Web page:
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In functional programming languages, such as Scala, data types and structures, are really important. I am in two minds about the use of type-defs in helping with the readability of the code manipulating non-trivial data structures.

Here is an example of a function that takes a generic collection in Scala, traverses it once in parallel and calculates its average value. Here I have used a type-def simply in order not to have (Int,Int) all over the place:

def average(xs:GenTraversable[Int]):Int={
        type IntTuple = (Int,Int)
        def addIntTuples(x:IntTuple,y:IntTuple):IntTuple=(x._1+y._1,x._2+y._2)
        val (sum,len)=xs.map(x=>(x,1))
            .aggregate((0,0))(addIntTuples,addIntTuples)
        sum/len
    }

Here is another version of the above function which tries to give the reader a better idea about what the function is doing by introducing typedefs indicating what the values in the tuple represent.

def readableAverage(xs:GenTraversable[Int]):Int={
        type Sum = Int
        type Len = Int
        type SumLen = (Sum,Len)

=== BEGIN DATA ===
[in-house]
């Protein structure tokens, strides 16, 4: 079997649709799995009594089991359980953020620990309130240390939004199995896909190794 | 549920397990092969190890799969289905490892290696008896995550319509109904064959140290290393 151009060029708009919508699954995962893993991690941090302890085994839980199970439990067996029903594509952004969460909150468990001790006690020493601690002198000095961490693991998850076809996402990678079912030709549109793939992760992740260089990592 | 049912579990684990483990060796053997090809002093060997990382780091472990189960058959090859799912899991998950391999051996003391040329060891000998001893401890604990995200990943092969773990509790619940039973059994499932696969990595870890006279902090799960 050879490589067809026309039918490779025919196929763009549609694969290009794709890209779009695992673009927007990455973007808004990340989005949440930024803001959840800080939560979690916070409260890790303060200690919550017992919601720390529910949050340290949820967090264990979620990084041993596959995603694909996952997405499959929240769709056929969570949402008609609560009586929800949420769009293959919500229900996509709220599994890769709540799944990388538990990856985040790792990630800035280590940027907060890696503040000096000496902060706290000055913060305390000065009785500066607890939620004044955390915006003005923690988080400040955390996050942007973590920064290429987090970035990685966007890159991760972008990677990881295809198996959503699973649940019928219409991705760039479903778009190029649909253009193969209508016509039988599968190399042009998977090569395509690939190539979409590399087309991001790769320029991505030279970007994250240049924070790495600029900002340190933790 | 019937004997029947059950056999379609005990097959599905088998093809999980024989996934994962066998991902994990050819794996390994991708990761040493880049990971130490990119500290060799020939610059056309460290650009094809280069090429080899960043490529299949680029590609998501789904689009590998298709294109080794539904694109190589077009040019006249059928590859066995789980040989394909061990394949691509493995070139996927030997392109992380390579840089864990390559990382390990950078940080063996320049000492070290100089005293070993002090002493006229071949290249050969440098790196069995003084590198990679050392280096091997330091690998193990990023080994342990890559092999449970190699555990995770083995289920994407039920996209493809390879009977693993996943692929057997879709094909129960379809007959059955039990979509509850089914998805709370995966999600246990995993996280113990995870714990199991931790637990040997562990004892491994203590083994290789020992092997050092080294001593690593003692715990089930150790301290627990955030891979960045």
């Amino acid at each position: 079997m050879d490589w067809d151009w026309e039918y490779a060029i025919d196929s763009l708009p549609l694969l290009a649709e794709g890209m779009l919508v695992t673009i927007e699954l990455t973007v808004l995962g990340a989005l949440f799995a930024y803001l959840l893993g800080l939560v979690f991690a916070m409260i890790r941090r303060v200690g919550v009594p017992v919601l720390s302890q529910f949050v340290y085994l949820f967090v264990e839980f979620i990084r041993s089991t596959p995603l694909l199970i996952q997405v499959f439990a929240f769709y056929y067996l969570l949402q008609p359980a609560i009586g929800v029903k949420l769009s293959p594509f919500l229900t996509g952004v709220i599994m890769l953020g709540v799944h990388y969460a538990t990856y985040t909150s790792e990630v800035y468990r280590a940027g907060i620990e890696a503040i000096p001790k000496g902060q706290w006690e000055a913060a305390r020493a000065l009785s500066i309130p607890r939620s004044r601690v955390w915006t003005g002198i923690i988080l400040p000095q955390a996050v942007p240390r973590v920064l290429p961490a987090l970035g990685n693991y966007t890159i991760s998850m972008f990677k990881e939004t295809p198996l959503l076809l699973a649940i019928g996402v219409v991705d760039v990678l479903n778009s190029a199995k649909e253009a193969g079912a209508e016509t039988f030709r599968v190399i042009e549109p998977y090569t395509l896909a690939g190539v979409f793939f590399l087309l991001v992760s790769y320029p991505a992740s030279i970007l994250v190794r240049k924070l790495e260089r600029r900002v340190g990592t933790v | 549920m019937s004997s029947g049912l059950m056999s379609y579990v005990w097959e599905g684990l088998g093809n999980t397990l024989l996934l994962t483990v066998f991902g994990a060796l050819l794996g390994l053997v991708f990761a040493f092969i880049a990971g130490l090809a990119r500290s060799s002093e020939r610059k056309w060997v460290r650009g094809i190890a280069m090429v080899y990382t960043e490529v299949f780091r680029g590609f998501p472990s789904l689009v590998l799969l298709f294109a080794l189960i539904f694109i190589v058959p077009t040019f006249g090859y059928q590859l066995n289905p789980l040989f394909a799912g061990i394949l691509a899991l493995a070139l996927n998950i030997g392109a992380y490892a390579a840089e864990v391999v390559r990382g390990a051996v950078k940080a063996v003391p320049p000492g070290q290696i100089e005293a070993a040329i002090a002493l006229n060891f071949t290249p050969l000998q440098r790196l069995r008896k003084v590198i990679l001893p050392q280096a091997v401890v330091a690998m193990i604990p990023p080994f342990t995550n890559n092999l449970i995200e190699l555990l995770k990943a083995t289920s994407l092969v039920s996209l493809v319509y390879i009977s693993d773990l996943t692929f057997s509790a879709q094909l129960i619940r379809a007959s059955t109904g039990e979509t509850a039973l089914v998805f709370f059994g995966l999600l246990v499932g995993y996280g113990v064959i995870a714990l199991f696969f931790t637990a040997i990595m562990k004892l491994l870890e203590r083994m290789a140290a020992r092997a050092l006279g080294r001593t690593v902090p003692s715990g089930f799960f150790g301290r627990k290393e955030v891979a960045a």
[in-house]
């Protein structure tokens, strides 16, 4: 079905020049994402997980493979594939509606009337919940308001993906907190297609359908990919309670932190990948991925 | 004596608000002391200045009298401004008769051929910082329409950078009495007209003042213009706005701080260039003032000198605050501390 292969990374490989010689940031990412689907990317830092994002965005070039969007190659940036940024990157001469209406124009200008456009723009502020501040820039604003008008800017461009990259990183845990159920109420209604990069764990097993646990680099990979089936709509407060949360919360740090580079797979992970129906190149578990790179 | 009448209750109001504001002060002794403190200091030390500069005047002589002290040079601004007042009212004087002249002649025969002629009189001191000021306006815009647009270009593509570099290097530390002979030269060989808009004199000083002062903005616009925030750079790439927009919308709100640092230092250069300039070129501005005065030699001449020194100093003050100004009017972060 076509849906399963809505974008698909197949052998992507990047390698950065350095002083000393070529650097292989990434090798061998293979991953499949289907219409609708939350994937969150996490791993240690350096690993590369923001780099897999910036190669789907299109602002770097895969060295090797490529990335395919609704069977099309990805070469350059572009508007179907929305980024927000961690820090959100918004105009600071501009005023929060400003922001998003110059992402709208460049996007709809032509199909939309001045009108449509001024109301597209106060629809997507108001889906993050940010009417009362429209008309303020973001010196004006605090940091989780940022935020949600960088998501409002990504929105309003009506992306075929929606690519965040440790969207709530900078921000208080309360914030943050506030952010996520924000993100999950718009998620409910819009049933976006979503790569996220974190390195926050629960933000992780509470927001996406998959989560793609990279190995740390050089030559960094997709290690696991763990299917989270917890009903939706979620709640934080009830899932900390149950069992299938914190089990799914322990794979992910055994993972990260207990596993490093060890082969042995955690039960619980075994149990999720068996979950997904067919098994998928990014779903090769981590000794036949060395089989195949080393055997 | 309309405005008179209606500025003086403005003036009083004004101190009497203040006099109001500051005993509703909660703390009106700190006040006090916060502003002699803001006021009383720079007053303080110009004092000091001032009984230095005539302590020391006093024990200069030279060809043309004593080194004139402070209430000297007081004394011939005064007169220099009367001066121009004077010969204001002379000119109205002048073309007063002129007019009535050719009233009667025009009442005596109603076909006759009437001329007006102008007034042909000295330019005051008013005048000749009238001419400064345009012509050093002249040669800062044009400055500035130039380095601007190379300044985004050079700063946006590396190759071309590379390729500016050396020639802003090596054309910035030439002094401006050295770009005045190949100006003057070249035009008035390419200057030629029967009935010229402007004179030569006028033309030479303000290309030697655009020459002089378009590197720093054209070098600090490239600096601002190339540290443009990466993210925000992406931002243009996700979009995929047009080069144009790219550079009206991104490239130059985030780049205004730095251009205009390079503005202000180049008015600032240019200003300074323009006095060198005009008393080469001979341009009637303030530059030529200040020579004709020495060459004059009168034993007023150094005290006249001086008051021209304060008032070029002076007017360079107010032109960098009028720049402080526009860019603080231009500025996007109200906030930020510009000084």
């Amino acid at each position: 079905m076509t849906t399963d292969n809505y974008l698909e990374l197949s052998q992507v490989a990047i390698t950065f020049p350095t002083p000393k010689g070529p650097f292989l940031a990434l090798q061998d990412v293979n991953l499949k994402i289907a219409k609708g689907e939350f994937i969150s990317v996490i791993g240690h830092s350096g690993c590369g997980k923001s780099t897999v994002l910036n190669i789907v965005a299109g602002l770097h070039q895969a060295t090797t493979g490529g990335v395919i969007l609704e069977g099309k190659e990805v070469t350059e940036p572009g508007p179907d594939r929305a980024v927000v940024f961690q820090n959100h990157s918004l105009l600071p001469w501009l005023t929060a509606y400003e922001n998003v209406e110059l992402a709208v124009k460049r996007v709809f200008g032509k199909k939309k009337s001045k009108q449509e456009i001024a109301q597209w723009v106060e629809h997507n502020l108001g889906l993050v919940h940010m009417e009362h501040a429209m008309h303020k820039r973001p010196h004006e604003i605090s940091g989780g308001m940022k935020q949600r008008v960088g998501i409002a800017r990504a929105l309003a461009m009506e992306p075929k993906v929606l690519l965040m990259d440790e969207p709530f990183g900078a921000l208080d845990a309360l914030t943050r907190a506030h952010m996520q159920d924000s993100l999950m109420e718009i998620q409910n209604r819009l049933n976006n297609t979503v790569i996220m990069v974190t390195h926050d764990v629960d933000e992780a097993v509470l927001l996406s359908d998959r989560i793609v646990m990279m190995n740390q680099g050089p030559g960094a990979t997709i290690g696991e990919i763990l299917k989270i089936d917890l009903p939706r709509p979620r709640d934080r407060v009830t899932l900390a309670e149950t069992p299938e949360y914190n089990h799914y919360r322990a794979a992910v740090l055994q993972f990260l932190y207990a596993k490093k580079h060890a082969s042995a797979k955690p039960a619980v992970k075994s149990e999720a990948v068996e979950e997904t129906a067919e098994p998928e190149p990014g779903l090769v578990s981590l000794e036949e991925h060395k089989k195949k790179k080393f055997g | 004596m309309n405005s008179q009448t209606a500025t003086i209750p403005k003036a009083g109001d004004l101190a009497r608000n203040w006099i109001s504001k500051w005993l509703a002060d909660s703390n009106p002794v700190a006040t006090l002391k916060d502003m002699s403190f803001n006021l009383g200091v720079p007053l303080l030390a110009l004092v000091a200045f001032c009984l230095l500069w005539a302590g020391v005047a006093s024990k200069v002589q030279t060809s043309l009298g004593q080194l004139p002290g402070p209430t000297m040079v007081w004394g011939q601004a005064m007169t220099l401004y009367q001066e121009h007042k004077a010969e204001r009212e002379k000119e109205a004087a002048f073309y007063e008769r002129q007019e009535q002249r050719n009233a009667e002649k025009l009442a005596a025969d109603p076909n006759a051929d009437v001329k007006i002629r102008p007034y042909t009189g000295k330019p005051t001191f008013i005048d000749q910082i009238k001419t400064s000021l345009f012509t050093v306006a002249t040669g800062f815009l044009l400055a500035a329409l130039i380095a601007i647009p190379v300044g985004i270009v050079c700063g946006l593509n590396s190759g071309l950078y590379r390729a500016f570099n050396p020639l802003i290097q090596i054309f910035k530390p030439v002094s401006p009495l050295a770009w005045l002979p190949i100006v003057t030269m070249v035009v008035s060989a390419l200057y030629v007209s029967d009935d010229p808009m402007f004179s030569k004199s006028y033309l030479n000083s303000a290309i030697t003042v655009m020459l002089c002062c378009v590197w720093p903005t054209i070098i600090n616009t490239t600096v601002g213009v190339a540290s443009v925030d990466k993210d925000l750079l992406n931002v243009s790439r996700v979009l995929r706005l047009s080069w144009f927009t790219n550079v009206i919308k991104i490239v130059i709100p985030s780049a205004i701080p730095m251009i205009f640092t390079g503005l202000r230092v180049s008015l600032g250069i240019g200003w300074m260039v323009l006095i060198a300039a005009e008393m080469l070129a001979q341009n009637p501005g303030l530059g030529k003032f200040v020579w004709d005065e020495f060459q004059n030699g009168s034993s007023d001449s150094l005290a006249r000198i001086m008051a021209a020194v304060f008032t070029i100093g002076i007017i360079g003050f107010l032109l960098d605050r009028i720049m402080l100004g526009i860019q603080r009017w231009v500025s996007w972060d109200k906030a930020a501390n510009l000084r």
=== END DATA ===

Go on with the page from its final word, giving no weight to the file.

def add(x:SumLen,y:SumLen):SumLen=(x._1+y._1,x._2+y._2)
        val (sum,len)=xs.map(x=>(x,1))
            .aggregate((0,0))(add,add)
        sum/len
    }

The second version is longer, but it perhaps gives the reader more of an insight into how the function operates. Question is: firstly, do you consider the second version actually more readable and insightful? If so, is the added benefit worth the increase in code length?

migrated from codereview.stackexchange.com Apr 10 '17 at 16:31

This question came from our site for peer programmer code reviews.

  • Migrated from Code Review to Software Engineering because this question is primarily about the benefits of type aliases, with the code presented merely as an example. – 200_success Apr 10 '17 at 16:34
6